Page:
US 2039282 A
Description (OCR text may contain errors)
W J. F. BURKE VENDING MACHINE Y Filed Feb; 10, 1935 2 Shets-Sheet 1 J. F. BURKE VENDING MACHINE May 5, 1936.
Filed Feb. 10, 1955 2 Sheets-Sheet 2 IIIIIII K airman/ Q Patented May 5, 1936 PATENT OFFICE VENDING MACHINE John F. Burke, Miami, FlaQassignor, by mesne assignments, to Da-Burk Holding Corporation, Miami, Fla., a corporation of Florida Application February 10, 1933, Serial No. 656,165
' 1 Claim. (01. 312-80) Another object of the invention is to provide a vending machine in which the range of movement of the element which transfers the article being dispensed from the magazine to the discharge chute or passage is not limited to the diameter of the coin, in consequence of which the extent of movement of the transfer means may be great enough to enable it to receive and discharge packages of considerable width.
Still another object of the invention relates to its adaptation to the vending of cigars under the ruling of the Bureau of Internal Revenue for the safeguarding of the payment of the tax, to the efiect that cigarettes can only be dispensed from the original stamped package and discharged substantially directly from said package.
The object of the present invention is to provide a magazine of which the original package, substantially opened, forms the major portion, so that the original contents remain therein'and from which the individual cigarettes are from time to time automatically withdrawn and discharged.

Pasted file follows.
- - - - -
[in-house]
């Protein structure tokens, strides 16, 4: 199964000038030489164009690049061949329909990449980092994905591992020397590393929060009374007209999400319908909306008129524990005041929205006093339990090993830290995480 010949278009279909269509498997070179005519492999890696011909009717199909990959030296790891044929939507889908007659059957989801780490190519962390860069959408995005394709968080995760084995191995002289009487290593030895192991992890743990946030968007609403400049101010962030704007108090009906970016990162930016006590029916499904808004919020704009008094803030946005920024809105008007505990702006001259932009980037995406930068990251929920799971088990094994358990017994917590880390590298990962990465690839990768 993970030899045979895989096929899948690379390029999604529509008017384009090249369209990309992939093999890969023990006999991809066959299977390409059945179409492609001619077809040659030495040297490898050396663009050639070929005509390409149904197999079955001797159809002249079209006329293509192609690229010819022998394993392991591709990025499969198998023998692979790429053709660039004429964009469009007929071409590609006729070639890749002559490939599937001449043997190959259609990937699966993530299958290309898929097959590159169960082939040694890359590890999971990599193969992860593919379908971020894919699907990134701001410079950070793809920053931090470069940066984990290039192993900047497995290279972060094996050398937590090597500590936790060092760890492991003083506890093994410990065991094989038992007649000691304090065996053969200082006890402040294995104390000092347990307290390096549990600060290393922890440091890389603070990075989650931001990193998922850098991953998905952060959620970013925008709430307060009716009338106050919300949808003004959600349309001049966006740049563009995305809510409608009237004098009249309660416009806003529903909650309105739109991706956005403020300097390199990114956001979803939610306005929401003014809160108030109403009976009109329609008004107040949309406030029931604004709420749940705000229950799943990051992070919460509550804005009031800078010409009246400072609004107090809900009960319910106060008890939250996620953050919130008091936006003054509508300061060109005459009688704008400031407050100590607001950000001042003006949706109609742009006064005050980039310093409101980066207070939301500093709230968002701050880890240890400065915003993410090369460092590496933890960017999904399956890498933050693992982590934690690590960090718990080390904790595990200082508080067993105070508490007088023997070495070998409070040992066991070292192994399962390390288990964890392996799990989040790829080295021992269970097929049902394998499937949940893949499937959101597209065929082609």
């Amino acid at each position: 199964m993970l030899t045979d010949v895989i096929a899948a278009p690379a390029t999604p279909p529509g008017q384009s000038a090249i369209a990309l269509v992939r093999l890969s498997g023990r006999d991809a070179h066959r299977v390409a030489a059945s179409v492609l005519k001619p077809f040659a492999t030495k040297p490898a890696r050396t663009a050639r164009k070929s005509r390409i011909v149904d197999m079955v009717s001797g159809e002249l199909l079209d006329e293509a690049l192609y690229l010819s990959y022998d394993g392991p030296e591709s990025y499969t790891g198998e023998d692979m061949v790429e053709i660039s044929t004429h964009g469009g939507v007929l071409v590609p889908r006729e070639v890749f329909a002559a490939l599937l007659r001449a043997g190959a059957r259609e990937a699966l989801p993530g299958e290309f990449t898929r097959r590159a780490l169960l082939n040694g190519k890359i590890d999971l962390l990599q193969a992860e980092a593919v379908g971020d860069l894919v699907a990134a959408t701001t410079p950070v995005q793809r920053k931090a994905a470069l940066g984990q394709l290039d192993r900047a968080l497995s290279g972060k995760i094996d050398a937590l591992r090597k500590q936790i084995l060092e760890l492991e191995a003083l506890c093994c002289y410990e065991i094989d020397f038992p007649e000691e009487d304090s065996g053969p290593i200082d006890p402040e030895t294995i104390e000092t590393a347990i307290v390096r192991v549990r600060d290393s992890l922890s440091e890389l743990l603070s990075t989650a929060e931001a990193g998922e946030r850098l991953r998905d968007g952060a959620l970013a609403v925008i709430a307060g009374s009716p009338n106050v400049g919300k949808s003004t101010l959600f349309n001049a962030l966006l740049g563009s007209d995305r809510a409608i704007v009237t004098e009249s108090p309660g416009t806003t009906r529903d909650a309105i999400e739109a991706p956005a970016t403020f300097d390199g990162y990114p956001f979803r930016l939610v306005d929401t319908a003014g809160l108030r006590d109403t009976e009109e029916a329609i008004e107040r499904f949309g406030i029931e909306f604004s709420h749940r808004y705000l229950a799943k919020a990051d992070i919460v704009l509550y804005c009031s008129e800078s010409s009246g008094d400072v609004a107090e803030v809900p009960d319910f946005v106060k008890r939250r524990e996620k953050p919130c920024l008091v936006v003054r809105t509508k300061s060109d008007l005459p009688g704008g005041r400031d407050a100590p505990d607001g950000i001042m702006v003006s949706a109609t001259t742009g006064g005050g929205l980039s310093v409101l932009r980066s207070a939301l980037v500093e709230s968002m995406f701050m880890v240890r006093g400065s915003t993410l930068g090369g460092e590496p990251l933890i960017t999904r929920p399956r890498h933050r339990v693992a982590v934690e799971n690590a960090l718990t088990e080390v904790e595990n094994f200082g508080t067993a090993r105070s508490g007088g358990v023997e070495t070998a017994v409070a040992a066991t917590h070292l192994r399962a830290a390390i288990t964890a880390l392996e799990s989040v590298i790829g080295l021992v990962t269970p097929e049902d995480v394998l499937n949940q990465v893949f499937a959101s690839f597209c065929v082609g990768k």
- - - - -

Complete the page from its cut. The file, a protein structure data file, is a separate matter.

Another object of the invention is the provision of means for engaging and holdingthe free portions of the original package when opened, in
position to avoid interference of said free portions with'the proper discharge of the cigarettes.
Still another object of the invention is to provide a protecting casing for the original package so constructed as to comply with theGovernment requirement that the revenue stamp and the caution notice shall both be at all times in full View.
Other objects of the invention will appear as the following description of a preferred and practical embodiment thereof proceeds.
In the drawings throughout the several figures of which, the same characters of reference have been employed to designate identical parts:
Figure 1 is a perspective view showing the original package beneath the protecting casing having the transparent sides;
Figure 2 is a vertical section through the vending device;